Latent Trajectory Modeling of Spatiotemporal Relationships Between Land Cover and Land Use, Socioeconomics, and Obesity in Ghana
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Obesity is a growing public health concern in both developed and developing countries, creating acute challenges in places with scant resources. In Ghana, obesity rates have risen substantially in recent decades, a trend particularly noted in urban areas. However, high levels of migration and urbanization indicate a situation that is more complex than a simple urban/rural distinction may be able to explain. Latent trajectory modeling (LTM) with eigenvector spatial filtering offers a methodology to explore the spatial and temporal patterns of body mass index (BMI) change by going beyond the urban/rural distinction and examining how different environmental, social, and demographic variables contribute to BMI changes over time. Using data from a regional LULC study and the Ghana Demographic Health Survey (1993, 1998, 2003, 2008), the relationship between BMI and the amounts of urban, agricultural, and natural land covers, household size, % of houses with electricity, % houses with flush toilets, and % of houses with no toilets for 845 survey clusters is explored. Our findings suggest higher BMIs in the most urban areas, yet larger BMI increases in peri-urban areas (and lower BMI changes in slums and increasingly rural areas). The LTM modeling indicates a trajectory of BMI growth in the study region, yet one that is slowing over time. Earlier, indicators of higher socioeconomic status and larger households are associated with high BMIs, but these indicators are not associated with rising BMI over the entire study period. Areas with increases in urban land cover show consistent, significant relationships with BMI growth.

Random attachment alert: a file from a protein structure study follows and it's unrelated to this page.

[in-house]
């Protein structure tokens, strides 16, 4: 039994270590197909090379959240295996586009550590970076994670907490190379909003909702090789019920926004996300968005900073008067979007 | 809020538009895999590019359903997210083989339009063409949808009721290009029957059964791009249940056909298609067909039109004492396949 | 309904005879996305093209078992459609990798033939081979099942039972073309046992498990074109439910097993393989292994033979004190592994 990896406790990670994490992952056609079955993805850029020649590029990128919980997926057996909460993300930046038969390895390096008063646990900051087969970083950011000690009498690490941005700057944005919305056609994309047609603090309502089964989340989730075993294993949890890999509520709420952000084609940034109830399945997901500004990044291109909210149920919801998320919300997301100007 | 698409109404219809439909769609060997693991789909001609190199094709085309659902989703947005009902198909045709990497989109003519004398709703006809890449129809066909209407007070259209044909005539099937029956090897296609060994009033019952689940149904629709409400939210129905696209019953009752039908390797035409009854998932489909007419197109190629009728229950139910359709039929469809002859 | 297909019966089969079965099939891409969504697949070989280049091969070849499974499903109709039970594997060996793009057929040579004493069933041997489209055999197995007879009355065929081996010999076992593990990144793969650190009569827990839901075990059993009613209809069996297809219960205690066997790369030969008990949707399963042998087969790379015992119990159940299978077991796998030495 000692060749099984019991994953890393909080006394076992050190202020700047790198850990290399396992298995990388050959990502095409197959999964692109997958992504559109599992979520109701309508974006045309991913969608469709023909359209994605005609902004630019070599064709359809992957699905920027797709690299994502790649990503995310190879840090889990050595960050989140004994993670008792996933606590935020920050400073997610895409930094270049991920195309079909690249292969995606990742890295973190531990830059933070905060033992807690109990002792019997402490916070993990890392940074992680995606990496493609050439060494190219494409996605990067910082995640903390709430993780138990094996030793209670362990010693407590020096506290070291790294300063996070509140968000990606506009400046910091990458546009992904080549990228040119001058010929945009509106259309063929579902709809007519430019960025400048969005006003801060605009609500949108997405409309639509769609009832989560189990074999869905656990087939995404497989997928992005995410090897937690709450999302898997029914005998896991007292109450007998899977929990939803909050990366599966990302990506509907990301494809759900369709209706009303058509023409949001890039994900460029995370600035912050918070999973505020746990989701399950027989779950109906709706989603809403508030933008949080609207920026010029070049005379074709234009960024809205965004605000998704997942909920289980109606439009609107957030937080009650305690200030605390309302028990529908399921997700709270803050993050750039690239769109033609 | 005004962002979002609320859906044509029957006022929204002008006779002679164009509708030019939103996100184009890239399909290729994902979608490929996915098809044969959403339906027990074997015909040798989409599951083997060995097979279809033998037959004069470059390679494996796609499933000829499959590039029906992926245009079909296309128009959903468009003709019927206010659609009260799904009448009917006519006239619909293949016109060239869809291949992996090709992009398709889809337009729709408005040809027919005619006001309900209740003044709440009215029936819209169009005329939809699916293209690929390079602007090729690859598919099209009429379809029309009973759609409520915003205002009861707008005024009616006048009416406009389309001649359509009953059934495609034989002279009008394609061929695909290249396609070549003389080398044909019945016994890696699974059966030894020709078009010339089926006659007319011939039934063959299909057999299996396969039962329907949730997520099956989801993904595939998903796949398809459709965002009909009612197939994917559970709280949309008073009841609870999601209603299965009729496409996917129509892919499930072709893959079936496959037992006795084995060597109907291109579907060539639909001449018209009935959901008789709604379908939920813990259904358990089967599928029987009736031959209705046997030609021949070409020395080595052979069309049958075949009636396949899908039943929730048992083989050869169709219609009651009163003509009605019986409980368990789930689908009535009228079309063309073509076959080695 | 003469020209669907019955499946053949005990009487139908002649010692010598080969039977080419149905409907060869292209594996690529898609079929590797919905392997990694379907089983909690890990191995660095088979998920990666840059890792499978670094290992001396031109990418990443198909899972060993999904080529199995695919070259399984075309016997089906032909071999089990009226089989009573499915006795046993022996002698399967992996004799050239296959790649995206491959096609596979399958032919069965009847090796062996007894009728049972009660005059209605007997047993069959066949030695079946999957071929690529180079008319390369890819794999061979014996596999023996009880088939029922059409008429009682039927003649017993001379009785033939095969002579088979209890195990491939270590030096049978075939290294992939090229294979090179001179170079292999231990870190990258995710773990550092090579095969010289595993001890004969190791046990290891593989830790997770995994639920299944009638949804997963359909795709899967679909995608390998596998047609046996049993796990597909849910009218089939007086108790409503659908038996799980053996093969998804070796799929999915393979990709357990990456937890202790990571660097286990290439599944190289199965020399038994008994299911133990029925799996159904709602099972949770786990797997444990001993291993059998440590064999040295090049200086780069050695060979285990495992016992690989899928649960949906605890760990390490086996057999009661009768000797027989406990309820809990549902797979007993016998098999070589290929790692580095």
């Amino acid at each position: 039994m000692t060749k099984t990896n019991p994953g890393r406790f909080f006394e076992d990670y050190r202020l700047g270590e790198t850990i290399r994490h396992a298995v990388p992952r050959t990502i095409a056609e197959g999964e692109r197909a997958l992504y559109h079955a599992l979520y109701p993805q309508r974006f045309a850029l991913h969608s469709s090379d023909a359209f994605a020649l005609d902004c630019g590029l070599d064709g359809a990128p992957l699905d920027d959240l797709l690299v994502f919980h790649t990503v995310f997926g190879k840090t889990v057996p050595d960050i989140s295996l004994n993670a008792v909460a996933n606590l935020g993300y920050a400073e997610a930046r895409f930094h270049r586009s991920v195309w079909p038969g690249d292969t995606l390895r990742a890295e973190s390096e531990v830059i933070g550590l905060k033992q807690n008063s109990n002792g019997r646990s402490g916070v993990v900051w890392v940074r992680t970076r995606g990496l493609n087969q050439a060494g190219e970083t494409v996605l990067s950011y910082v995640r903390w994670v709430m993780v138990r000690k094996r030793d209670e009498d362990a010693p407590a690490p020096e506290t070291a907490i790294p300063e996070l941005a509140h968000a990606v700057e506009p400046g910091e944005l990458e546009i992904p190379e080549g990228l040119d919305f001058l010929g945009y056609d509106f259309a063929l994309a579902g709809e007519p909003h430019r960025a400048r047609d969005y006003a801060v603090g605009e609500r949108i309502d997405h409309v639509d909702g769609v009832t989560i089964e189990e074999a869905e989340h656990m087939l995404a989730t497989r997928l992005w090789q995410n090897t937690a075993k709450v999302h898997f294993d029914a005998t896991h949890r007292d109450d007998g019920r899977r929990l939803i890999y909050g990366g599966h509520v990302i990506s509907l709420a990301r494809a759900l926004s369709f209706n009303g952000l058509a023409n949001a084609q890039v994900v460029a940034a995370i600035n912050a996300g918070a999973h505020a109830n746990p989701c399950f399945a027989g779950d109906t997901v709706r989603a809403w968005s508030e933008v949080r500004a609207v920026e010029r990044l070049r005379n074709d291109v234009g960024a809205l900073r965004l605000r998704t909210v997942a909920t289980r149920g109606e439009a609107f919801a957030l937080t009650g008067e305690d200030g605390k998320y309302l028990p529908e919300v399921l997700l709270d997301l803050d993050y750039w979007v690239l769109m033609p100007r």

KeywordsObesity Spatial modeling Eigenvector spatial filtering Latent trajectory model Ghana The urban transition
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